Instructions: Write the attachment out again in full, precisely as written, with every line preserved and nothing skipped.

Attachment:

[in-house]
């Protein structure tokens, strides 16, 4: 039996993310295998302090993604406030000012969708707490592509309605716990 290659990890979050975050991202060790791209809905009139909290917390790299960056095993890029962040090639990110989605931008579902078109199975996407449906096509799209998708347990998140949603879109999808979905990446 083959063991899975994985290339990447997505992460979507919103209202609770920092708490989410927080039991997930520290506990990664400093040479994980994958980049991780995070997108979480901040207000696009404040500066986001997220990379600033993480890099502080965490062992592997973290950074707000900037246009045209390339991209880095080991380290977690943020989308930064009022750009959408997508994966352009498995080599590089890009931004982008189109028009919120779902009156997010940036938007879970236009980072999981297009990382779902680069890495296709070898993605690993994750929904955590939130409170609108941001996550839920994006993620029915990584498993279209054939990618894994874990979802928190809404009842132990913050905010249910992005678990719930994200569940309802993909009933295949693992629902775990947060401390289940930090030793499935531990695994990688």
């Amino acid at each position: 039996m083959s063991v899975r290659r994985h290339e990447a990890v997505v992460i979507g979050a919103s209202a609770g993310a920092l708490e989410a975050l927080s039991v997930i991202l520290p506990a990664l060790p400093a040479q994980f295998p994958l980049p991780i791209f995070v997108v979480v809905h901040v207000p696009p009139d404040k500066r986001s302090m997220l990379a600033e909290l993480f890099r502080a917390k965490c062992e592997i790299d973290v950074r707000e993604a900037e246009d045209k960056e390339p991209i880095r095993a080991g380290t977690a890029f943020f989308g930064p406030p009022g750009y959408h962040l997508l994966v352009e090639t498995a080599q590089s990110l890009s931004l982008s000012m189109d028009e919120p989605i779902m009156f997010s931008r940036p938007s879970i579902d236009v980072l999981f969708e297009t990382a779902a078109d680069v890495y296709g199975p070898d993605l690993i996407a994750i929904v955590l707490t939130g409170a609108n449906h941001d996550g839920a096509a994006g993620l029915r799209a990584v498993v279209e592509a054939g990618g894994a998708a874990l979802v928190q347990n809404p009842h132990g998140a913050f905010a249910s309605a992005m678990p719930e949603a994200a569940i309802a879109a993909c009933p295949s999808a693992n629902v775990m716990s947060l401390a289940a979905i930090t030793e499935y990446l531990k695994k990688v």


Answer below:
[in-house]
């Protein structure tokens, strides 16, 4: 039996993310295998302090993604406030000012969708707490592509309605716990 290659990890979050975050991202060790791209809905009139909290917390790299960056095993890029962040090639990110989605931008579902078109199975996407449906096509799209998708347990998140949603879109999808979905990446 083959063991899975994985290339990447997505992460979507919103209202609770920092708490989410927080039991997930520290506990990664400093040479994980994958980049991780995070997108979480901040207000696009404040500066986001997220990379600033993480890099502080965490062992592997973290950074707000900037246009045209390339991209880095080991380290977690943020989308930064009022750009959408997508994966352009498995080599590089890009931004982008189109028009919120779902009156997010940036938007879970236009980072999981297009990382779902680069890495296709070898993605690993994750929904955590939130409170609108941001996550839920994006993620029915990584498993279209054939990618894994874990979802928190809404009842132990913050905010249910992005678990719930994200569940309802993909009933295949693992629902775990947060401390289940930090030793499935531990695994990688």
């Amino acid at each position: 039996m083959s063991v899975r290659r994985h290339e990447a990890v997505v992460i979507g979050a919103s209202a609770g993310a920092l708490e989410a975050l927080s039991v997930i991202l520290p506990a990664l060790p400093a040479q994980f295998p994958l980049p991780i791209f995070v997108v979480v809905h901040v207000p696009p009139d404040k500066r986001s302090m997220l990379a600033e909290l993480f890099r502080a917390k965490c062992e592997i790299d973290v950074r707000e993604a900037e246009d045209k960056e390339p991209i880095r095993a080991g380290t977690a890029f943020f989308g930064p406030p009022g750009y959408h962040l997508l994966v352009e090639t498995a080599q590089s990110l890009s931004l982008s000012m189109d028009e919120p989605i779902m009156f997010s931008r940036p938007s879970i579902d236009v980072l999981f969708e297009t990382a779902a078109d680069v890495y296709g199975p070898d993605l690993i996407a994750i929904v955590l707490t939130g409170a609108n449906h941001d996550g839920a096509a994006g993620l029915r799209a990584v498993v279209e592509a054939g990618g894994a998708a874990l979802v928190q347990n809404p009842h132990g998140a913050f905010a249910s309605a992005m678990p719930e949603a994200a569940i309802a879109a993909c009933p295949s999808a693992n629902v775990m716990s947060l401390a289940a979905i930090t030793e499935y990446l531990k695994k990688v």